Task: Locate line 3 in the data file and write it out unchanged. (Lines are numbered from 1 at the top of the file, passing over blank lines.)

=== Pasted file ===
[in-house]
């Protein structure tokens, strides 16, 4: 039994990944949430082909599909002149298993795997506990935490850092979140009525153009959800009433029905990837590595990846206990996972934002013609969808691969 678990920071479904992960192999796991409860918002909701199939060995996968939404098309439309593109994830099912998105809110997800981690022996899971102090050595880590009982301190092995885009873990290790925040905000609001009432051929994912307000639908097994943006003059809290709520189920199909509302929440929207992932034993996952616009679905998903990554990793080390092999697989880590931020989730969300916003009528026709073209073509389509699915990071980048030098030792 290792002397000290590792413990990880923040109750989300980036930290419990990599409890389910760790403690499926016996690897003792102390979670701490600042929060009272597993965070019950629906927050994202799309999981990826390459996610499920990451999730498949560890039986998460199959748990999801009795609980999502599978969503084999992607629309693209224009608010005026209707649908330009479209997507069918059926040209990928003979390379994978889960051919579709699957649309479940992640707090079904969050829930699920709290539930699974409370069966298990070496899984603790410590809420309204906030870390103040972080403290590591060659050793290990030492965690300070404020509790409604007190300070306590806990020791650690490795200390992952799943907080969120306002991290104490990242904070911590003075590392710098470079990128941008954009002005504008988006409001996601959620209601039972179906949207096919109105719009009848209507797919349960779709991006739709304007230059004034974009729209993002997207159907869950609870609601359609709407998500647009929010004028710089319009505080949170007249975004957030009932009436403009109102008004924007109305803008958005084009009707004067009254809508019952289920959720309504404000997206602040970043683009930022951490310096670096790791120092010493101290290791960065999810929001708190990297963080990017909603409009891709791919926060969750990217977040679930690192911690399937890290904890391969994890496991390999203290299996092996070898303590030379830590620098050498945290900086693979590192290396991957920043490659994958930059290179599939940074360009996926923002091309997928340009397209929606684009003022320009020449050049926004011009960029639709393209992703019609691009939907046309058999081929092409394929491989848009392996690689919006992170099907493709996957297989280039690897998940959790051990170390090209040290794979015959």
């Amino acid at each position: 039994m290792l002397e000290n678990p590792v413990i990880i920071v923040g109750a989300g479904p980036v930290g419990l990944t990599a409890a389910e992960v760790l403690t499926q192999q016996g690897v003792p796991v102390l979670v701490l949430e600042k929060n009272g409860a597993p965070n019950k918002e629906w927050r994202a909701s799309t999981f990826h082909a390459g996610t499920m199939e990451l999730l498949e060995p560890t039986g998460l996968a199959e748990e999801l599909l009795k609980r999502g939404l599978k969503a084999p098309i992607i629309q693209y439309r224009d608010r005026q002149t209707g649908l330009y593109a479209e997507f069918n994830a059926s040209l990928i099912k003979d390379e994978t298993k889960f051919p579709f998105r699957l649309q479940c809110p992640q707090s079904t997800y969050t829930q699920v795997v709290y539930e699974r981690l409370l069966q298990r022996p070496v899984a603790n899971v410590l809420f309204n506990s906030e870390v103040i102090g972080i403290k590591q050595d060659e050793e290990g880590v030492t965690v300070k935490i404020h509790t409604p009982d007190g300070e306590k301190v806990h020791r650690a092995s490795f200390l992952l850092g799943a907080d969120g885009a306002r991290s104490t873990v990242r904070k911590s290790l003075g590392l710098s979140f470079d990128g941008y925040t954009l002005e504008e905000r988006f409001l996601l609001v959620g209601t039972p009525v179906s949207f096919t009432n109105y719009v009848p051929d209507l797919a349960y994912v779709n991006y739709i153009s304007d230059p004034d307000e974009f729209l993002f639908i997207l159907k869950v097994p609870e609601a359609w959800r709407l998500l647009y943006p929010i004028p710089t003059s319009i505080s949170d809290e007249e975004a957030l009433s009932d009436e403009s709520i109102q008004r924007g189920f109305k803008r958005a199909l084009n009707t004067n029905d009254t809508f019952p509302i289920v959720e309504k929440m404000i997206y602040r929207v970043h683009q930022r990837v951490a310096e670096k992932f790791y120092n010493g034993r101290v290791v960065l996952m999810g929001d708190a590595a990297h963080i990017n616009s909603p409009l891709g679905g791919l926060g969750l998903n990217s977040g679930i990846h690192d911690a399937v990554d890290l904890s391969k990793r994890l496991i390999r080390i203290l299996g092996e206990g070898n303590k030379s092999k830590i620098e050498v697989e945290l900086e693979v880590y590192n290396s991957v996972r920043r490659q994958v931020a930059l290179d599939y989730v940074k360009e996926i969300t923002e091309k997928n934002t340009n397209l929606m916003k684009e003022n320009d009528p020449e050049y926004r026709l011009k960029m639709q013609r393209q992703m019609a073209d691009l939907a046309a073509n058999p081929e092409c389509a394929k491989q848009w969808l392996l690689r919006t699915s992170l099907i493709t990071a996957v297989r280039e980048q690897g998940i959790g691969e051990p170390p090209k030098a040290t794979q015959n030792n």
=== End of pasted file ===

């Amino acid at each position: 039994m290792l002397e000290n678990p590792v413990i990880i920071v923040g109750a989300g479904p980036v930290g419990l990944t990599a409890a389910e992960v760790l403690t499926q192999q016996g690897v003792p796991v102390l979670v701490l949430e600042k929060n009272g409860a597993p965070n019950k918002e629906w927050r994202a909701s799309t999981f990826h082909a390459g996610t499920m199939e990451l999730l498949e060995p560890t039986g998460l996968a199959e748990e999801l599909l009795k609980r999502g939404l599978k969503a084999p098309i992607i629309q693209y439309r224009d608010r005026q002149t209707g649908l330009y593109a479209e997507f069918n994830a059926s040209l990928i099912k003979d390379e994978t298993k889960f051919p579709f998105r699957l649309q479940c809110p992640q707090s079904t997800y969050t829930q699920v795997v709290y539930e699974r981690l409370l069966q298990r022996p070496v899984a603790n899971v410590l809420f309204n506990s906030e870390v103040i102090g972080i403290k590591q050595d060659e050793e290990g880590v030492t965690v300070k935490i404020h509790t409604p009982d007190g300070e306590k301190v806990h020791r650690a092995s490795f200390l992952l850092g799943a907080d969120g885009a306002r991290s104490t873990v990242r904070k911590s290790l003075g590392l710098s979140f470079d990128g941008y925040t954009l002005e504008e905000r988006f409001l996601l609001v959620g209601t039972p009525v179906s949207f096919t009432n109105y719009v009848p051929d209507l797919a349960y994912v779709n991006y739709i153009s304007d230059p004034d307000e974009f729209l993002f639908i997207l159907k869950v097994p609870e609601a359609w959800r709407l998500l647009y943006p929010i004028p710089t003059s319009i505080s949170d809290e007249e975004a957030l009433s009932d009436e403009s709520i109102q008004r924007g189920f109305k803008r958005a199909l084009n009707t004067n029905d009254t809508f019952p509302i289920v959720e309504k929440m404000i997206y602040r929207v970043h683009q930022r990837v951490a310096e670096k992932f790791y120092n010493g034993r101290v290791v960065l996952m999810g929001d708190a590595a990297h963080i990017n616009s909603p409009l891709g679905g791919l926060g969750l998903n990217s977040g679930i990846h690192d911690a399937v990554d890290l904890s391969k990793r994890l496991i390999r080390i203290l299996g092996e206990g070898n303590k030379s092999k830590i620098e050498v697989e945290l900086e693979v880590y590192n290396s991957v996972r920043r490659q994958v931020a930059l290179d599939y989730v940074k360009e996926i969300t923002e091309k997928n934002t340009n397209l929606m916003k684009e003022n320009d009528p020449e050049y926004r026709l011009k960029m639709q013609r393209q992703m019609a073209d691009l939907a046309a073509n058999p081929e092409c389509a394929k491989q848009w969808l392996l690689r919006t699915s992170l099907i493709t990071a996957v297989r280039e980048q690897g998940i959790g691969e051990p170390p090209k030098a040290t794979q015959n030792n």